Full steam ahead
At Christmas, especially, you want to help others, be there for people, and simply do some good. But why not all the year round, really? That’s what some of our colleagues thought as well, which is why in their leisure time they get involved in various volunteering projects. One of them is Carsten Bachmann. He’s been working for Krones since 2008, and is currently Machinery Safety Officer in the CE Int. Governance Department. His voluntary work is relatively unusual: because besides his normal job he’s a stoker on the biggest surviving coal-fired steamship, the icebreaker Stettin in Hamburg.
How do you come to be doing this sort of voluntary work?! Especially when you’re actually living and working in Bavaria?! Well, it’s all very simple! Let me paint the scene: it’s 2014, Carsten’s parents invited him and his brother to a boat trip on the Kiel Canal – not on any old ship, though, but on the icebreaker Stettin. Carsten, as a mechanical engineer, is of course immediately captivated by the technical systems dating from 1933. And ever since that day, he’s been more or less inseparable from the steamship, returning to it repeatedly as a voluntary helper.
Together, the approximately 200 active club members, as stokers, machinists, bridge personnel and deck crew look after the preservation, care, maintenance and operation of the steamship. Early in the morning, Carsten and his fellow-stokers (a team of at least six on every voyage) kick-start the ship’s everyday routine. First of all, they have to resuscitate the preprepared overnight fires (these are also referred to as “munkies”) with fresh hard coal, and clean the entire firing system. About an hour before casting off, the stokers then shovel the embers out of the overnight fires and distribute them on the cleaned grates so as then to ignite the fresh coal there – but their job is still very far from being finished! While the ship is under way, they have to keep an eye on all the operating pressures, as well as the water levels in the two boilers, clean the boilers, and, of course, at regular intervals add more coal and remove burnt ashes from the fire-hole. “Per hour, and depending on the ship’s speed, two of us shovel about a ton of coal into the six furnaces,” Carsten tells me. And that’s just for a normal day in summer! Plus, of course, they also have to handle laying the Stettin up for the winter, together with other care and maintenance of the ship. So it’s definitely a time-consuming, energy-gobbling occupation – but Carsten simply loves it. Thanks to the voluntary helpers, a piece of history is thus being preserved, and rendered experientially accessible. Besides this volunteering work, he was also for a long time a member of the emergency services, and today is still active in the fire brigade. But can so many different volunteering obligations be reconciled with his day job – can this work out? This is Carsten’s reply: “Sure, no problem at all!” Thanks to the flexitime arrangements at Krones, it’s easy for him to organise his trips to Hamburg – and should he be needed by the emergency services or the fire brigade, this can also be arranged with our Human Resources Department without any complications.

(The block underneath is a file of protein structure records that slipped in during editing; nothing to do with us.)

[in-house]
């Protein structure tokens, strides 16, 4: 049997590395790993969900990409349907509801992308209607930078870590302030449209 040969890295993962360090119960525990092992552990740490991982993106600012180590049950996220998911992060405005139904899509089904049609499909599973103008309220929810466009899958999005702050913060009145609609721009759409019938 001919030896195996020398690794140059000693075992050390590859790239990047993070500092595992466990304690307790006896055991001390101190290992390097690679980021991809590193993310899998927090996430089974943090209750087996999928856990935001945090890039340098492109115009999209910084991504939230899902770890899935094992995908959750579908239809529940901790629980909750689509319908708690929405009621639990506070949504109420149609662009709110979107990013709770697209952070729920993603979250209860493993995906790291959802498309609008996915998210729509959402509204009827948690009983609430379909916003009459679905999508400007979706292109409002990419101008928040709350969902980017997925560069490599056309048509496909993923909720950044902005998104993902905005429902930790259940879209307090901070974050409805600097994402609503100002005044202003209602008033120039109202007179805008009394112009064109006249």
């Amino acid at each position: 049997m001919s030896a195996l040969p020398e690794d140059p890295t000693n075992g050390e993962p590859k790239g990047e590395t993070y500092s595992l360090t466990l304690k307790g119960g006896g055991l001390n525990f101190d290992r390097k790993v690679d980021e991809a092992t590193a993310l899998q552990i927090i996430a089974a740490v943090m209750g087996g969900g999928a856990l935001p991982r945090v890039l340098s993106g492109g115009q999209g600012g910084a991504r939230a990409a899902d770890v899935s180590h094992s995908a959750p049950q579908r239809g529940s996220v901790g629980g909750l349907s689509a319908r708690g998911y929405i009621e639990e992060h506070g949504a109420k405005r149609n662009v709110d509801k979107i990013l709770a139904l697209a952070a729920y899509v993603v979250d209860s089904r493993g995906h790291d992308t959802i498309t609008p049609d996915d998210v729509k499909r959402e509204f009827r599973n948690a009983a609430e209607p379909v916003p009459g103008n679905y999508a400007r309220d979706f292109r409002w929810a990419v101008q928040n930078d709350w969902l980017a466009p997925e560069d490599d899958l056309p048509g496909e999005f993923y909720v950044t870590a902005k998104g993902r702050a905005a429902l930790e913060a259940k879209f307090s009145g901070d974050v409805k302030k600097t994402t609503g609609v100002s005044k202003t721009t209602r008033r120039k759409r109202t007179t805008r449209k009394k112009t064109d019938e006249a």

“Basically it wasn’t a conscious decision to do some voluntary work, it was more that things just turned out that way. I really enjoy helping others, especially when I’m surrounded by a group of nice people. This is my hobby, so I tend to be rather surprised that I often get thanked by patients or others involved” is how Carsten concludes our interview. I really like this attitude, and I very much hope that he never loses it. Otherwise all I can say is: fair winds and following seas, Carsten!
By the way: if you’d like to experience Carsten and the icebreaker Stettin live, in the summer you can take part in one of the outings as a guest for the day. I’m sure you’ll find the experience worthwhile!